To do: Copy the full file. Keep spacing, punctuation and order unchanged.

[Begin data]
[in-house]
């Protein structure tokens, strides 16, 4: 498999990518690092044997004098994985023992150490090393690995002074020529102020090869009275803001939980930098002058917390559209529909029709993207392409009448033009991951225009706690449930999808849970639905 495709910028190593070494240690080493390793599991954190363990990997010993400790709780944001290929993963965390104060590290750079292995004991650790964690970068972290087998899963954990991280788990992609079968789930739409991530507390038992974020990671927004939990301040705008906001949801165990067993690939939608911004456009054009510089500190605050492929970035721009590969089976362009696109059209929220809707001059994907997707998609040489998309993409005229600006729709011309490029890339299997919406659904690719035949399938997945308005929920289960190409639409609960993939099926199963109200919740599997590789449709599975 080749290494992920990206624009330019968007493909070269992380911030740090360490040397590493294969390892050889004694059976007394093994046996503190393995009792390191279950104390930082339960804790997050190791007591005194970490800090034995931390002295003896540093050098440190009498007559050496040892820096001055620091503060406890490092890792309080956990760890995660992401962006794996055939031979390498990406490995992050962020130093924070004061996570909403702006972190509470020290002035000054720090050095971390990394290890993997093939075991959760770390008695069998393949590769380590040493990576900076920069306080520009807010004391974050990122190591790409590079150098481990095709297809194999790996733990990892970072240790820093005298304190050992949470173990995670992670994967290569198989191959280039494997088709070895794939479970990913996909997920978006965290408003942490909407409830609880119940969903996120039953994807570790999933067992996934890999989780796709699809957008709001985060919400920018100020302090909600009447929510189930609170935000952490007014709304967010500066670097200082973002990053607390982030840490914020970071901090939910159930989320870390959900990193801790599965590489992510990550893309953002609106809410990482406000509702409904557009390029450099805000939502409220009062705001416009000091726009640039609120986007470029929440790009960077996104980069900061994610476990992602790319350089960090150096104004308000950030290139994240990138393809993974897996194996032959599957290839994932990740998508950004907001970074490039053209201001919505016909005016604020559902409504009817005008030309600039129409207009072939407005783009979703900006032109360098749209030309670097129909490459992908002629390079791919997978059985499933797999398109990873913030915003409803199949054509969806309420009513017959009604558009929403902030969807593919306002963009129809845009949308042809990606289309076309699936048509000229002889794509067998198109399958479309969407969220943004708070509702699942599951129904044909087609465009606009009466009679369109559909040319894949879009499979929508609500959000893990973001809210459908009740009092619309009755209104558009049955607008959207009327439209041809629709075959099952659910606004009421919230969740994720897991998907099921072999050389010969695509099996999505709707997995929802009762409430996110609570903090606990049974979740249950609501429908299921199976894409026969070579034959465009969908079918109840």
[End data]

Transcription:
[in-house]
């Protein structure tokens, strides 16, 4: 498999990518690092044997004098994985023992150490090393690995002074020529102020090869009275803001939980930098002058917390559209529909029709993207392409009448033009991951225009706690449930999808849970639905 495709910028190593070494240690080493390793599991954190363990990997010993400790709780944001290929993963965390104060590290750079292995004991650790964690970068972290087998899963954990991280788990992609079968789930739409991530507390038992974020990671927004939990301040705008906001949801165990067993690939939608911004456009054009510089500190605050492929970035721009590969089976362009696109059209929220809707001059994907997707998609040489998309993409005229600006729709011309490029890339299997919406659904690719035949399938997945308005929920289960190409639409609960993939099926199963109200919740599997590789449709599975 080749290494992920990206624009330019968007493909070269992380911030740090360490040397590493294969390892050889004694059976007394093994046996503190393995009792390191279950104390930082339960804790997050190791007591005194970490800090034995931390002295003896540093050098440190009498007559050496040892820096001055620091503060406890490092890792309080956990760890995660992401962006794996055939031979390498990406490995992050962020130093924070004061996570909403702006972190509470020290002035000054720090050095971390990394290890993997093939075991959760770390008695069998393949590769380590040493990576900076920069306080520009807010004391974050990122190591790409590079150098481990095709297809194999790996733990990892970072240790820093005298304190050992949470173990995670992670994967290569198989191959280039494997088709070895794939479970990913996909997920978006965290408003942490909407409830609880119940969903996120039953994807570790999933067992996934890999989780796709699809957008709001985060919400920018100020302090909600009447929510189930609170935000952490007014709304967010500066670097200082973002990053607390982030840490914020970071901090939910159930989320870390959900990193801790599965590489992510990550893309953002609106809410990482406000509702409904557009390029450099805000939502409220009062705001416009000091726009640039609120986007470029929440790009960077996104980069900061994610476990992602790319350089960090150096104004308000950030290139994240990138393809993974897996194996032959599957290839994932990740998508950004907001970074490039053209201001919505016909005016604020559902409504009817005008030309600039129409207009072939407005783009979703900006032109360098749209030309670097129909490459992908002629390079791919997978059985499933797999398109990873913030915003409803199949054509969806309420009513017959009604558009929403902030969807593919306002963009129809845009949308042809990606289309076309699936048509000229002889794509067998198109399958479309969407969220943004708070509702699942599951129904044909087609465009606009009466009679369109559909040319894949879009499979929508609500959000893990973001809210459908009740009092619309009755209104558009049955607008959207009327439209041809629709075959099952659910606004009421919230969740994720897991998907099921072999050389010969695509099996999505709707997995929802009762409430996110609570903090606990049974979740249950609501429908299921199976894409026969070579034959465009969908079918109840």